Difference between revisions of "Legal Tools Translation/4.0/German"

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==Translation Status==
==Translation Status==
<span style="color:#FF0000">In progress.</span><br />
<span style="color:#FF0000">In progress.</span>Team working on final review of files before publication.<br />
<span style="color:#FF0000">In progress.</span>
<span style="color:#FF0000">In progress.</span> Team submitted draft of translation, and HQ to review.
==Key dates==
==Key dates==

Revision as of 18:12, 1 December 2016


Austria, Germany, Italy, Luxembourg, Switzerland

Language coordination
This effort will be coordinated between the CC teams in Luxemburg, Italy, Switzerland, Austria and Germany, as in all these German is an official language.

Translation Status

4.0: In progress.Team working on final review of files before publication.
CC0: In progress. Team submitted draft of translation, and HQ to review.

Key dates

First draft was submitted: 29 June 2016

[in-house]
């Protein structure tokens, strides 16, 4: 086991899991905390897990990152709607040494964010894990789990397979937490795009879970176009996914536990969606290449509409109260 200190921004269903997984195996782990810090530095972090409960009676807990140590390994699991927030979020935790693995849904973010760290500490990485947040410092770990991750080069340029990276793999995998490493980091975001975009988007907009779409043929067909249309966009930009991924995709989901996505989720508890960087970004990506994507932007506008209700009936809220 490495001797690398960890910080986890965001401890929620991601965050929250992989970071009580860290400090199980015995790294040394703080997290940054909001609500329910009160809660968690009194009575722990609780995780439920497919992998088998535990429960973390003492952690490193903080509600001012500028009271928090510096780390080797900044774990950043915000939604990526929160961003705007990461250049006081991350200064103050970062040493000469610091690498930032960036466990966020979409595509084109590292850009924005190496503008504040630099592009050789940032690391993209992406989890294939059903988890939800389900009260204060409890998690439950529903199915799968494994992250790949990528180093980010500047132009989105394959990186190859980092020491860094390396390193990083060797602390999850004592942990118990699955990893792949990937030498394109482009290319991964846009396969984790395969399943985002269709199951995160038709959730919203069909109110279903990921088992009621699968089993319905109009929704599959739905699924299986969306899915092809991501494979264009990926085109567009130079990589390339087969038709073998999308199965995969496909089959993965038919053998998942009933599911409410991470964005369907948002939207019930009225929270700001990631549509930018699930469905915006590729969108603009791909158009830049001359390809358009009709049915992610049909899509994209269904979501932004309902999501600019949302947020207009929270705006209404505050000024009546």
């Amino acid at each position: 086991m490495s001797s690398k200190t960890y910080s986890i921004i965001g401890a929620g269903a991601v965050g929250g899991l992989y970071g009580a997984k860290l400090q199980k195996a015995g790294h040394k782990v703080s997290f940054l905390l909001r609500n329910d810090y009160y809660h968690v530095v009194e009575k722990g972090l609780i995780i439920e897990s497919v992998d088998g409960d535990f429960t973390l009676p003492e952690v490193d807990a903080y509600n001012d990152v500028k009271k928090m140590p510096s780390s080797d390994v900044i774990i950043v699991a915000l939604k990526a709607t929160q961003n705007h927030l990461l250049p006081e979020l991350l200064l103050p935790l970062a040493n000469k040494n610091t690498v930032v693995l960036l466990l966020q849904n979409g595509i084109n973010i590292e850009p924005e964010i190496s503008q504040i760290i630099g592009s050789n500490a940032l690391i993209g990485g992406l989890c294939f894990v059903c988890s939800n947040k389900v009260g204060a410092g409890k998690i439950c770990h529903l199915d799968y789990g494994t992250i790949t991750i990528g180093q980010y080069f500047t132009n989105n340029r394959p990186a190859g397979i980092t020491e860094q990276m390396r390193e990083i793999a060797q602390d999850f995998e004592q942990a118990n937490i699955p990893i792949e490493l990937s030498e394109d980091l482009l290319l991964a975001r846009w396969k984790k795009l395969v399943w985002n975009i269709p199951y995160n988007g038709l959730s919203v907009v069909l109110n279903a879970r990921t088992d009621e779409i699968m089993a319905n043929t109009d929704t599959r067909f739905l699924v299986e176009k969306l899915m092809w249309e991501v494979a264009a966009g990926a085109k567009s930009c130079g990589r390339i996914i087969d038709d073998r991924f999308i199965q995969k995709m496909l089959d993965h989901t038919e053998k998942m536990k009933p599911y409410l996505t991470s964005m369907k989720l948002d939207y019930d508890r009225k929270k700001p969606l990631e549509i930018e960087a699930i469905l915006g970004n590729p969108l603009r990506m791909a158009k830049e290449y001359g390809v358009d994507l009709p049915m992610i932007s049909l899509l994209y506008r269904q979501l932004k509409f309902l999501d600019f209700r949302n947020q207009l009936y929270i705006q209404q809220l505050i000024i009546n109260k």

Public comment period: - 12 July 2016
Translation officially published:

Translation team

  • John Weitzmann

Translation process

The lawyers of CC DE and CC AT have had a translation sprint in Vienna on January 21+22 2015. This has resulted in a unified first draft for CC BY-NC-SA 4.0 in German. It was handed over to Swiss lawyers for cross-checking. The public was notified of the comment period via the involved CC teams' websites, social media and other channels such as netzpolitik.org and several law blogs, the authors of which are part of the translation group's network.

The platform chosen for the commenting period is co-ment.com, an open source commenting solution for which hosting is offered. After the initial announcement of the commenting period, beginning of December 2015, the second round of announcements was sent directly to key people in the wider CC legal community via individual emails.

Key translation decisions and challenges

So far we encountered not many legally problematic bits. One of those is that in general, the legal meaning of "work" in Anglo-American law differs from that of "Werk" in German copyright law. Several words are challenging linguistically, in terms of policy. Especially the term for "Public License" is highly debated, with "Jedermannlizenz" as suggested in the First Draft not being widely accepted within the translation sprint group, mostly due to it being at odds with gender mainstreaming ideas.

Draft translation files

  1. BY
  2. BY-SA
  3. BY-NC
  4. BY-ND
  5. BY-NC-SA
  6. BY-NC-ND

FINAL translation files

To be published